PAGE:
stat_weighted_mean() computes mean value of
y (taking into account any weight
aesthetic if provided) for each value of x. More
precisely, it will return a new data frame with one line per unique
value of x with the following new variables:
Let’s take an example. The following plot shows all tips received according to the day of the week.
To plot their mean value per day, simply use
We can specify the geometry we want using
Note that for lines, we need to specify the group
aesthetic as well.
An alternative is to specify the statistic in
Of course, it could be use with other geometries. Here a bar plot.
p <- ggplot(tips) + aes(x = day, y = tip, fill = sex) + stat_weighted_mean(geom = "bar", position = "dodge") + ylab("mean tip") p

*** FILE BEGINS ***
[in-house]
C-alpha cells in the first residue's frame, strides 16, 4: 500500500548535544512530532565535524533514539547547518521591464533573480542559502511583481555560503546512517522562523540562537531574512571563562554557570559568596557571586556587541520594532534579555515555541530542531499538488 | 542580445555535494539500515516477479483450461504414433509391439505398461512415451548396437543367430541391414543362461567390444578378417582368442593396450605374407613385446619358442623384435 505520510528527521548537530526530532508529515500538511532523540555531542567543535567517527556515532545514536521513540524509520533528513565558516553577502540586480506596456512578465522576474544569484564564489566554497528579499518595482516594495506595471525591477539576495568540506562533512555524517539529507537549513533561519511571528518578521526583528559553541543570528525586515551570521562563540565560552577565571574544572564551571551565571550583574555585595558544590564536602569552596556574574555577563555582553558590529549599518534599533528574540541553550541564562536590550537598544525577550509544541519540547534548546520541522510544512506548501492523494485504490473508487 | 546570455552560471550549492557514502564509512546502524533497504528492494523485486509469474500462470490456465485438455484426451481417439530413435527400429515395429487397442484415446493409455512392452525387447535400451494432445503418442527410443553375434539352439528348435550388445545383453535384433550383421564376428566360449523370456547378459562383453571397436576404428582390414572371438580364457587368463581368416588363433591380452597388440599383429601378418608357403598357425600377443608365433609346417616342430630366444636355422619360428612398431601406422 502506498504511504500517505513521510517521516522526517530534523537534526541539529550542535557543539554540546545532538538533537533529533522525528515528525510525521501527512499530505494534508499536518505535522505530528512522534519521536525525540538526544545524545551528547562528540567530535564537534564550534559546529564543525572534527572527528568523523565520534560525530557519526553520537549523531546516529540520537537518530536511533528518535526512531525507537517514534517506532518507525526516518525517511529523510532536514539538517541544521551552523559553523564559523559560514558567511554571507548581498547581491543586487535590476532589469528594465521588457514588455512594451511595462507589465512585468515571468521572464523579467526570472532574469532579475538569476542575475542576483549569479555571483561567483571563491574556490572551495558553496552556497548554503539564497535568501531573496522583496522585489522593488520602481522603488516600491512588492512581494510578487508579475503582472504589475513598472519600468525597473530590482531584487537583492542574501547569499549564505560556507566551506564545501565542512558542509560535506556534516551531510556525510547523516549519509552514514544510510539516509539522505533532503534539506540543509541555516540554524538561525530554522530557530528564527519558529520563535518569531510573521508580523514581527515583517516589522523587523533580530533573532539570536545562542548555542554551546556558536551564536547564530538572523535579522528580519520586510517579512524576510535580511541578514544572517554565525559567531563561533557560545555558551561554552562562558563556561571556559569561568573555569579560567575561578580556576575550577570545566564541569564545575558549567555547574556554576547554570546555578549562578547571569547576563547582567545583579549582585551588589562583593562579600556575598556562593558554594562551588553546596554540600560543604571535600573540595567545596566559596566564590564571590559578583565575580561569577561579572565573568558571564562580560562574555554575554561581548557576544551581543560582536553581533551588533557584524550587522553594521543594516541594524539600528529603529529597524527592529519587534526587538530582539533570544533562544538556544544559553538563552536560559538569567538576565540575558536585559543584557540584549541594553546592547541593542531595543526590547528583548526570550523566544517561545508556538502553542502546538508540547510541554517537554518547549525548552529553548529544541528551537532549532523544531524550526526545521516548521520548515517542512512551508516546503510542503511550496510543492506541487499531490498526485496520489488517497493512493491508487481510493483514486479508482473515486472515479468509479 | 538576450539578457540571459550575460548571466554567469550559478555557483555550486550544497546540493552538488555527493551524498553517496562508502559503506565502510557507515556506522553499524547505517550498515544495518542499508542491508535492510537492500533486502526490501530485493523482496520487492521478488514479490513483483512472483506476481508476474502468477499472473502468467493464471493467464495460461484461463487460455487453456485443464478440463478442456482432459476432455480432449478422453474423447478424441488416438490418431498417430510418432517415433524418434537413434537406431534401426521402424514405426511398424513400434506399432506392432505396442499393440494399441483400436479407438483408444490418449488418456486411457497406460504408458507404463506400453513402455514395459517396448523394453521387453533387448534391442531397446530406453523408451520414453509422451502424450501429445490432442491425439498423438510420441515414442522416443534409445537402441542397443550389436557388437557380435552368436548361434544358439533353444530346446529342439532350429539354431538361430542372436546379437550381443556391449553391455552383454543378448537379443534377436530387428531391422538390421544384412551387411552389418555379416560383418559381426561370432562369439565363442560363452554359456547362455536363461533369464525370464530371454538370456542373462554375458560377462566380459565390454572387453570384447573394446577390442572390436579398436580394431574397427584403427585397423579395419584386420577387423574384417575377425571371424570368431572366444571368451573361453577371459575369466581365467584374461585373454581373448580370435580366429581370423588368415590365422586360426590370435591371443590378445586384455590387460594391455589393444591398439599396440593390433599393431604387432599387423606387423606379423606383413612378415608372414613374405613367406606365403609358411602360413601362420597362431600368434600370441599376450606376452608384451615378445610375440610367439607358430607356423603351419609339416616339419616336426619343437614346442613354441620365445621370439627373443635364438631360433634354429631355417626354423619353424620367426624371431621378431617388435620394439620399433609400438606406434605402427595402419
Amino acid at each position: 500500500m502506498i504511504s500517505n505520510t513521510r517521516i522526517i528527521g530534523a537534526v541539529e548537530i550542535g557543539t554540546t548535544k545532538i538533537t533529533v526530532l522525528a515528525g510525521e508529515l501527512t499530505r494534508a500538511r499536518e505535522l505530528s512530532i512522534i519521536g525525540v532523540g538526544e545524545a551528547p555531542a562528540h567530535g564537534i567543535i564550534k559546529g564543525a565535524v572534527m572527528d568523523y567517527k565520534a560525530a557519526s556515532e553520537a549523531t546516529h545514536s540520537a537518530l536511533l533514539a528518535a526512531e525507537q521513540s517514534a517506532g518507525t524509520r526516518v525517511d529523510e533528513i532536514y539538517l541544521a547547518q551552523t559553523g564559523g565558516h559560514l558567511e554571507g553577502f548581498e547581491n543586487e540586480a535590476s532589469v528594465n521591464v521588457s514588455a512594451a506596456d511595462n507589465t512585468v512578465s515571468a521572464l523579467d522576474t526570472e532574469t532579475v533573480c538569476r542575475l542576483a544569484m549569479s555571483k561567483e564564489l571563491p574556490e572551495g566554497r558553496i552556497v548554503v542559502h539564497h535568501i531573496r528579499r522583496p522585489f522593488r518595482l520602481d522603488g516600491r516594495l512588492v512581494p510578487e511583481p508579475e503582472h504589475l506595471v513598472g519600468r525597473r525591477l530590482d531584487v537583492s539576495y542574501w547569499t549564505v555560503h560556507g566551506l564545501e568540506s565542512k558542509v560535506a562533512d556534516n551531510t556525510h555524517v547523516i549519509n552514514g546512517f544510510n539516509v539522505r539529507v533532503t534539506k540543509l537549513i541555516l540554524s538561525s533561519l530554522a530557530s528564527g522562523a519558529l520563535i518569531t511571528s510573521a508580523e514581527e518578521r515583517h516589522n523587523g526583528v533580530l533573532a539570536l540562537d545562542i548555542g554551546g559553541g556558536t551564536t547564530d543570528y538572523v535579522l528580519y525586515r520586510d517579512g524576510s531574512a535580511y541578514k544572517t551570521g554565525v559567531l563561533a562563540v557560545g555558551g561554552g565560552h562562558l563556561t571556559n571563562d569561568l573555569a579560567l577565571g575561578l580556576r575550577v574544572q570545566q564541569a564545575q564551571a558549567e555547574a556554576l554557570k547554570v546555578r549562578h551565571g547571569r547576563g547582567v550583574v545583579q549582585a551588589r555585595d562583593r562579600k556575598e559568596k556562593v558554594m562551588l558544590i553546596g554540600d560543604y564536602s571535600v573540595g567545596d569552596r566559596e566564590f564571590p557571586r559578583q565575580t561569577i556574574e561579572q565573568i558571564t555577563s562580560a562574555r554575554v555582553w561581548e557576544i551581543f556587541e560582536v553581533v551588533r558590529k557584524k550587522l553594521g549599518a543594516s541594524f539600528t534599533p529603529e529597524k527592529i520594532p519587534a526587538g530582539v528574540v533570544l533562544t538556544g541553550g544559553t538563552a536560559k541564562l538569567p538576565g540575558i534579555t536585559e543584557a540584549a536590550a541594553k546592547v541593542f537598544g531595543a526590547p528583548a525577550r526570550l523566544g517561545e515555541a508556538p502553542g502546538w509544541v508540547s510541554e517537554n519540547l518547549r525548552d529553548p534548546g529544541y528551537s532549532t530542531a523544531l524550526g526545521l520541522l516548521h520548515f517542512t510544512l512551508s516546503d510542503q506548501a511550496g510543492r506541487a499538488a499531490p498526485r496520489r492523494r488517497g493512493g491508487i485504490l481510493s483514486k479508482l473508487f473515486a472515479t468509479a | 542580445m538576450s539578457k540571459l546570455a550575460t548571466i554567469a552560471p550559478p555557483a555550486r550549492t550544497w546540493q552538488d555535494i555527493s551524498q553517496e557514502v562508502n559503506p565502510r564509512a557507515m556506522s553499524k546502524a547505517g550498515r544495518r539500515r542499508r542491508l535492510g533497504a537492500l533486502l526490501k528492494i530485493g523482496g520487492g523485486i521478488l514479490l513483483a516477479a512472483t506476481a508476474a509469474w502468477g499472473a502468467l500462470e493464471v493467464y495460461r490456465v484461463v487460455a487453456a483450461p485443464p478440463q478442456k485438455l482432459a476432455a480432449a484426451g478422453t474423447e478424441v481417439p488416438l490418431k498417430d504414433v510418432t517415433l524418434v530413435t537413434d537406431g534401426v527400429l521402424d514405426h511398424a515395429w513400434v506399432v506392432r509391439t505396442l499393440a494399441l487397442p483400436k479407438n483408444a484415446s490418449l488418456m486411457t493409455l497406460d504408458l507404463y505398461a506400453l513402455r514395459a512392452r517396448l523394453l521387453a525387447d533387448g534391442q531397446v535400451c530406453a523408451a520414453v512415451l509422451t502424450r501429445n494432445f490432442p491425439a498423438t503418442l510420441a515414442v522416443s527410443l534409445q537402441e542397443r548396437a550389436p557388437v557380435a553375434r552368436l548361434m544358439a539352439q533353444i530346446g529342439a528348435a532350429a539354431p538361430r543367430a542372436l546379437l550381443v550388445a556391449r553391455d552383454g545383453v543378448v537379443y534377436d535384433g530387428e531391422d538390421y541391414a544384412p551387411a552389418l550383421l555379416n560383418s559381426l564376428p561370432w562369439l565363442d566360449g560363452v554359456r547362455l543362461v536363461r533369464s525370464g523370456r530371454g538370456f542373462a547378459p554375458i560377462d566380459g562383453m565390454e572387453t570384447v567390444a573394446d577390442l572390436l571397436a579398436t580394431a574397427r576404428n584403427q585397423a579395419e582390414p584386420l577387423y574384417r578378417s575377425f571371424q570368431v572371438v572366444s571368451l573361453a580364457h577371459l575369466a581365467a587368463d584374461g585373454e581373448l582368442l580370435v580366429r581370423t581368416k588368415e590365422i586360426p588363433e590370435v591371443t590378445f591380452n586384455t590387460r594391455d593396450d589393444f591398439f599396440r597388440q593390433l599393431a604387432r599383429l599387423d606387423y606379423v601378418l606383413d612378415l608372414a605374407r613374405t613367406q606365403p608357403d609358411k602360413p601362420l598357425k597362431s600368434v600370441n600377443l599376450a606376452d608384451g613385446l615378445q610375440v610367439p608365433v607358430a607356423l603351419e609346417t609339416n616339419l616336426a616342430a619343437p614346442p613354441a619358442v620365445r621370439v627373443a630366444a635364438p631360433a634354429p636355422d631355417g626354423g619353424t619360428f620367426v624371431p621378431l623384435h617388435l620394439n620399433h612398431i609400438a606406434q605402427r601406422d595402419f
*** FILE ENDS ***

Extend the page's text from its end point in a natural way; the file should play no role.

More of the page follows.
It is very easy to add facets. In that case, computation will be done separately for each facet.
stat_weighted_mean() could be also used for computing
proportions as a proportion is technically a mean of binary values (0 or
ggplot(tips) + aes(x = day, y = as.integer(smoker == "Yes"), fill = sex) + stat_weighted_mean(geom = "bar", position = "dodge") + scale_y_continuous(labels = scales::percent) + ylab("proportion of smoker")
Finally, you can use the weight aesthetic to indicate weights to take into account for computing means / proportions.
d <- as.data.frame(Titanic) ggplot(d) + aes(x = Class, y = as.integer(Survived == "Yes"), weight = Freq, fill = Sex) + geom_bar(stat = "weighted_mean", position = "dodge") + scale_y_continuous(labels = scales::percent) + labs(y = "Proportion who survived")